Game review: Gotham Knights

As another game plagued by release issues and delays, Gotham Knights has had enough time to fix itself and present a complete experience. However, 7 months on from release, has it managed to do so?

It’s worth noting that I am a big fan of the ‘Arkham’ series of games. I loved ‘Origins’, ‘City’, ‘Asylum’ and even really enjoyed the more maligned ‘Knight’. So I was a bit surprised leaping into ‘Gotham Knights’, assuming the same studio would keep it within the same wheelhouse and storyline, to find it was a wholly separate entity.

I was curious to see how the ending of ‘Knight’ was addressed in this newest offering, only to have it immediately taken away, ending in some frantic Googling to make sure I hadn’t missed an instalment whilst I was waiting for its release – seeing as it fell victim to a year’s delay like so many nowadays. However, with this new story within a somewhat familiar world, Batman is very much alive, at least for a very short while.

Don’t read this line and start getting upset about spoilers either – it happens FAST and it’s arguably not even THAT important to the loose story other than serving as an initial plot device. After this Batman’s demise alongside one of his archenemies, a group of his successors (yep, you guessed it) the Gotham Knights rise to take up the mantle of the caped crusader – only it takes four of them.

Faced with both new and old adversaries, the quartet fight across Gotham to establish peace. Well, at least the one you’re playing as does. Unless you’re playing the decent online co-op mode, you’ll be playing much like the actual Arkham series; alone, the hero this city needs, not necessarily the one it – I’ll stop…

Although Rocksteady haven’t had a direct hand in the engineering of this game, there’s a good use of a similar combat system, alongside the fancier PS5 controller (as the PS4 version was canned before release), punches and kicks feel satisfyingly crunchy as you land some devastating combos.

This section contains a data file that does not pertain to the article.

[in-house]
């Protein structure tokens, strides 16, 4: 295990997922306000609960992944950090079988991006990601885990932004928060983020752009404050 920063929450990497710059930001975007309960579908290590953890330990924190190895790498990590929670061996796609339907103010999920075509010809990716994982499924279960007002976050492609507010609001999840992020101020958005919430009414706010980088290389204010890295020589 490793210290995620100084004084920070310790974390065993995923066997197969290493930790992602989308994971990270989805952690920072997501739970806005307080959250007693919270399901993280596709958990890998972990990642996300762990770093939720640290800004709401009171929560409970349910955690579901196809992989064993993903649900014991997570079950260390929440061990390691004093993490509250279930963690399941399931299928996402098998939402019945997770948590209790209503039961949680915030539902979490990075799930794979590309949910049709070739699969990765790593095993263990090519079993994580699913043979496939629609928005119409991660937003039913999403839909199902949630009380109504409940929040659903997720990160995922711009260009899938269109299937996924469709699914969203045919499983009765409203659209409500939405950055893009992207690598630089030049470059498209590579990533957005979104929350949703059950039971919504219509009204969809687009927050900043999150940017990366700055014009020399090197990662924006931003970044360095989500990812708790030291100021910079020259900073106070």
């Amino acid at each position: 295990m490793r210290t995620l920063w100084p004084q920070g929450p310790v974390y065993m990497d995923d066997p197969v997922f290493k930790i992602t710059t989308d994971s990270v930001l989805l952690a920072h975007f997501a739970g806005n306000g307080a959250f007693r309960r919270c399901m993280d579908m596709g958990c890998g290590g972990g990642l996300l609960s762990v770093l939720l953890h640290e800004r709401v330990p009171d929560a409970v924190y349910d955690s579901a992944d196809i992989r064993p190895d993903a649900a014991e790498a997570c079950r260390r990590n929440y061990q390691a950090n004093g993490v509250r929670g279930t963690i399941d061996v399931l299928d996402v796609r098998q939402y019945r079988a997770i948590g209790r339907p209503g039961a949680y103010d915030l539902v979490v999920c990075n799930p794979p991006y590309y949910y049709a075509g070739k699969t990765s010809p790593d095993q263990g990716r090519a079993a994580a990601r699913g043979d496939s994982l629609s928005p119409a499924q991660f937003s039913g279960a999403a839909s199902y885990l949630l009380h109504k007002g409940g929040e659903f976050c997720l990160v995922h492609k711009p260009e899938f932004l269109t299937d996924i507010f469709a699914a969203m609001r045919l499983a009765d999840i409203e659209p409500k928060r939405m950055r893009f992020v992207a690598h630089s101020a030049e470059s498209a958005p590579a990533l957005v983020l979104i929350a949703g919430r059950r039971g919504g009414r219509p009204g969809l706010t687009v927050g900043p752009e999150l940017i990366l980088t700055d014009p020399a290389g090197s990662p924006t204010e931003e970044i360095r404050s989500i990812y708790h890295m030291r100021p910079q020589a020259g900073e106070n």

Each Knight has some individual tricks and tactics that can affect both traversal, such as Robin’s ability to *checks notes* teleport. OK it’s only when using Justice League points but still. The differences in combat also feel nicely nuanced between characters, such as Nightwing’s dual sticks and Red Hood’s non-lethal *ahem* guns, but without being difficult when switching between characters to try and remember a move-set or controls.

The open world feels about as satisfying as previous entries, there’s enough to keep you occupied and enough roving bands of thugs and a variety of enemies to simply roam around dispensing justice with your fists and other violent accoutrements – with or without a friend. With plenty of side quests that actually feel like they’re progressing your calming of the city as opposed to just tacked on, the game should feel like an excellent superhero experience. So why doesn’t it?

Sometimes, it’s hard to pin down the exact reason. It’s a AAA studio release, with excellent previous work to draw on, and even a delay that should have had it ready to run, not stumble on release – especially with the fact that older consoles were cut out of the platforms for release.

Despite all this though, the game just feels rushed. The story is your standard comic book fare, but without the depth people want these days. This can at times feel like a gritty remake of the Adam West days – minus the BAM! and POW! bubbles, and the inexplicable dancing. Strange metaphor aside, there’s just not enough substance for this to feel like a fully fledged game, but it’s nowhere near enough to stand on its own as a solely multiplayer experience either.

Ultimately, the game exemplifies that well known analogy: If it walks like a half-baked duck, and quacks like a half-baked duck – it’s Gotham Knights, but at least it will always be better than the ‘Marvel Avengers’ game cash grab…







Author: Tom, Cardiff Store